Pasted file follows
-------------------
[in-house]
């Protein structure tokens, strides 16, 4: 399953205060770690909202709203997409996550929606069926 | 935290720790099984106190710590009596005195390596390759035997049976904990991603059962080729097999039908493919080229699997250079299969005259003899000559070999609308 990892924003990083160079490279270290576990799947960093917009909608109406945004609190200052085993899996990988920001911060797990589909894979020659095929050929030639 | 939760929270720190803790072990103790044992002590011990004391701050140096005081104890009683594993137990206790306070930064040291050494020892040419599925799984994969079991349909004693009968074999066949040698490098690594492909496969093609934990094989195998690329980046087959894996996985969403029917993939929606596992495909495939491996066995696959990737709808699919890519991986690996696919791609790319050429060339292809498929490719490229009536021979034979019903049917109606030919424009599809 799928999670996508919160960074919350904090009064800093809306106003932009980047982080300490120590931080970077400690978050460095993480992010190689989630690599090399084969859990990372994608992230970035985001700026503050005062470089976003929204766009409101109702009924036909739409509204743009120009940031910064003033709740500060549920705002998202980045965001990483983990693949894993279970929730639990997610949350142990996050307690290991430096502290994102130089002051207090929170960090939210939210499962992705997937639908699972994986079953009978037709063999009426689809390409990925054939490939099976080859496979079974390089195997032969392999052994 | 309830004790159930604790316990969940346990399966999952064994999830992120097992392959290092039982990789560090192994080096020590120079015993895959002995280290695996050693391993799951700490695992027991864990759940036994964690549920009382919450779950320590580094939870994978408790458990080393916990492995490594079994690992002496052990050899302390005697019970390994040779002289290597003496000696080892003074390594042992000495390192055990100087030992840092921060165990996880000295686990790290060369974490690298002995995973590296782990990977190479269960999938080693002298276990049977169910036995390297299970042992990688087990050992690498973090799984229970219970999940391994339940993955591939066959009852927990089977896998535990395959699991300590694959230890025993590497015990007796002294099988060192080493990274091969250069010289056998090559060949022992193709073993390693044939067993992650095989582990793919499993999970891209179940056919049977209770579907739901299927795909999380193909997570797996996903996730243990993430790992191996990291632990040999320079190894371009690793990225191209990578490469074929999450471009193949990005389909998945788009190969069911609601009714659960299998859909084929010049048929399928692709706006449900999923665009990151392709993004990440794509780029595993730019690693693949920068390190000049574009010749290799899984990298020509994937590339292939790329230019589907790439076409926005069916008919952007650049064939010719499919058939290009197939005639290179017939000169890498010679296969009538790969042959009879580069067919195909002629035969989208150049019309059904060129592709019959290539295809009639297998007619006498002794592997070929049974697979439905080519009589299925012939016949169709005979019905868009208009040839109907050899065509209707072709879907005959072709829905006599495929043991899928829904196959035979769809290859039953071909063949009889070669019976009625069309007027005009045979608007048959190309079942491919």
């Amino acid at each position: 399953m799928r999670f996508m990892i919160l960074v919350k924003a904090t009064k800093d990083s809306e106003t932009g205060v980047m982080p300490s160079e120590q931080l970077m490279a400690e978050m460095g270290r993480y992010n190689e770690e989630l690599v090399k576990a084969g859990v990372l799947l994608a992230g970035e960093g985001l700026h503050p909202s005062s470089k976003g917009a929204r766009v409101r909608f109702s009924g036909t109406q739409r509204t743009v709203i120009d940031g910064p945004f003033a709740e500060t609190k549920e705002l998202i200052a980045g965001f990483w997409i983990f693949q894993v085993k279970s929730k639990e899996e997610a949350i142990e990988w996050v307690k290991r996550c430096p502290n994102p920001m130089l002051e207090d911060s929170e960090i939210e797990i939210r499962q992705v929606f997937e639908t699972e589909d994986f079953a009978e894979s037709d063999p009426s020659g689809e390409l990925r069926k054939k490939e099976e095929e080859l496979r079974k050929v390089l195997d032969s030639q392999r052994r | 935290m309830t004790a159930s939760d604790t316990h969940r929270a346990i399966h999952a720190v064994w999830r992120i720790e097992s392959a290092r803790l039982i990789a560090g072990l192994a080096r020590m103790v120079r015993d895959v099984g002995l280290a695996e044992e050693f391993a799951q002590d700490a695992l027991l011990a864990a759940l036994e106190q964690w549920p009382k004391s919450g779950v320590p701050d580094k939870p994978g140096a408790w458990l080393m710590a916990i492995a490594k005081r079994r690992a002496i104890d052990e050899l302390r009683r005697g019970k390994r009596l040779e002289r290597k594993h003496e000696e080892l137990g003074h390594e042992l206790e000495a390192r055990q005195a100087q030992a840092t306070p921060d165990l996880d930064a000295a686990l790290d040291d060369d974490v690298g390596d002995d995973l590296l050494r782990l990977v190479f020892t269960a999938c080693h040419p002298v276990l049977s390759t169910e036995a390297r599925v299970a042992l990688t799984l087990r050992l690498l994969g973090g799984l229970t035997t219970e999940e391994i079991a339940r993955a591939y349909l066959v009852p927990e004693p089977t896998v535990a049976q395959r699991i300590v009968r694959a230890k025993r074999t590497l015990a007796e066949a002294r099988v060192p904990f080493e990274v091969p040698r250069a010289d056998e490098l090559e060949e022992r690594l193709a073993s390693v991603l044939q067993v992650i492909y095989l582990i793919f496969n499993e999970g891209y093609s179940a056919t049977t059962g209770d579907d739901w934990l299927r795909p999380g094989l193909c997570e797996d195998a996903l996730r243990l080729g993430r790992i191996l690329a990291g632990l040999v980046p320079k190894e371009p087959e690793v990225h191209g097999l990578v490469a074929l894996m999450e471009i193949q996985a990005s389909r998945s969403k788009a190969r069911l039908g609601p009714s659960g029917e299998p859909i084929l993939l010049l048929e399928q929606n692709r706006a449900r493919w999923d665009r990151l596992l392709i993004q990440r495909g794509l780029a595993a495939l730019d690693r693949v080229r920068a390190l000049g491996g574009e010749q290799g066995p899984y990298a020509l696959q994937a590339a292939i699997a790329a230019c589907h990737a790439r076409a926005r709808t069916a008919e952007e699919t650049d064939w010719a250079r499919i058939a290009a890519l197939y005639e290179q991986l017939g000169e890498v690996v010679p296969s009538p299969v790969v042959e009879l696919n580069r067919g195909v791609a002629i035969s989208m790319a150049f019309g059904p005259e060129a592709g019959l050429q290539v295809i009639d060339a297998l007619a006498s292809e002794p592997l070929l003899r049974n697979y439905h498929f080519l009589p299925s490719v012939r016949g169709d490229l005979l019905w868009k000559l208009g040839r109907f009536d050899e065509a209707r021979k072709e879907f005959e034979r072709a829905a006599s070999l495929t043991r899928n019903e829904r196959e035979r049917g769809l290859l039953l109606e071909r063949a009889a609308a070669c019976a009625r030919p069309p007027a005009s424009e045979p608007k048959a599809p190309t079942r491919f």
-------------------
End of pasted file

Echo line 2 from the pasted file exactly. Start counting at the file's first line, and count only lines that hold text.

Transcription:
């Protein structure tokens, strides 16, 4: 399953205060770690909202709203997409996550929606069926 | 935290720790099984106190710590009596005195390596390759035997049976904990991603059962080729097999039908493919080229699997250079299969005259003899000559070999609308 990892924003990083160079490279270290576990799947960093917009909608109406945004609190200052085993899996990988920001911060797990589909894979020659095929050929030639 | 939760929270720190803790072990103790044992002590011990004391701050140096005081104890009683594993137990206790306070930064040291050494020892040419599925799984994969079991349909004693009968074999066949040698490098690594492909496969093609934990094989195998690329980046087959894996996985969403029917993939929606596992495909495939491996066995696959990737709808699919890519991986690996696919791609790319050429060339292809498929490719490229009536021979034979019903049917109606030919424009599809 799928999670996508919160960074919350904090009064800093809306106003932009980047982080300490120590931080970077400690978050460095993480992010190689989630690599090399084969859990990372994608992230970035985001700026503050005062470089976003929204766009409101109702009924036909739409509204743009120009940031910064003033709740500060549920705002998202980045965001990483983990693949894993279970929730639990997610949350142990996050307690290991430096502290994102130089002051207090929170960090939210939210499962992705997937639908699972994986079953009978037709063999009426689809390409990925054939490939099976080859496979079974390089195997032969392999052994 | 309830004790159930604790316990969940346990399966999952064994999830992120097992392959290092039982990789560090192994080096020590120079015993895959002995280290695996050693391993799951700490695992027991864990759940036994964690549920009382919450779950320590580094939870994978408790458990080393916990492995490594079994690992002496052990050899302390005697019970390994040779002289290597003496000696080892003074390594042992000495390192055990100087030992840092921060165990996880000295686990790290060369974490690298002995995973590296782990990977190479269960999938080693002298276990049977169910036995390297299970042992990688087990050992690498973090799984229970219970999940391994339940993955591939066959009852927990089977896998535990395959699991300590694959230890025993590497015990007796002294099988060192080493990274091969250069010289056998090559060949022992193709073993390693044939067993992650095989582990793919499993999970891209179940056919049977209770579907739901299927795909999380193909997570797996996903996730243990993430790992191996990291632990040999320079190894371009690793990225191209990578490469074929999450471009193949990005389909998945788009190969069911609601009714659960299998859909084929010049048929399928692709706006449900999923665009990151392709993004990440794509780029595993730019690693693949920068390190000049574009010749290799899984990298020509994937590339292939790329230019589907790439076409926005069916008919952007650049064939010719499919058939290009197939005639290179017939000169890498010679296969009538790969042959009879580069067919195909002629035969989208150049019309059904060129592709019959290539295809009639297998007619006498002794592997070929049974697979439905080519009589299925012939016949169709005979019905868009208009040839109907050899065509209707072709879907005959072709829905006599495929043991899928829904196959035979769809290859039953071909063949009889070669019976009625069309007027005009045979608007048959190309079942491919």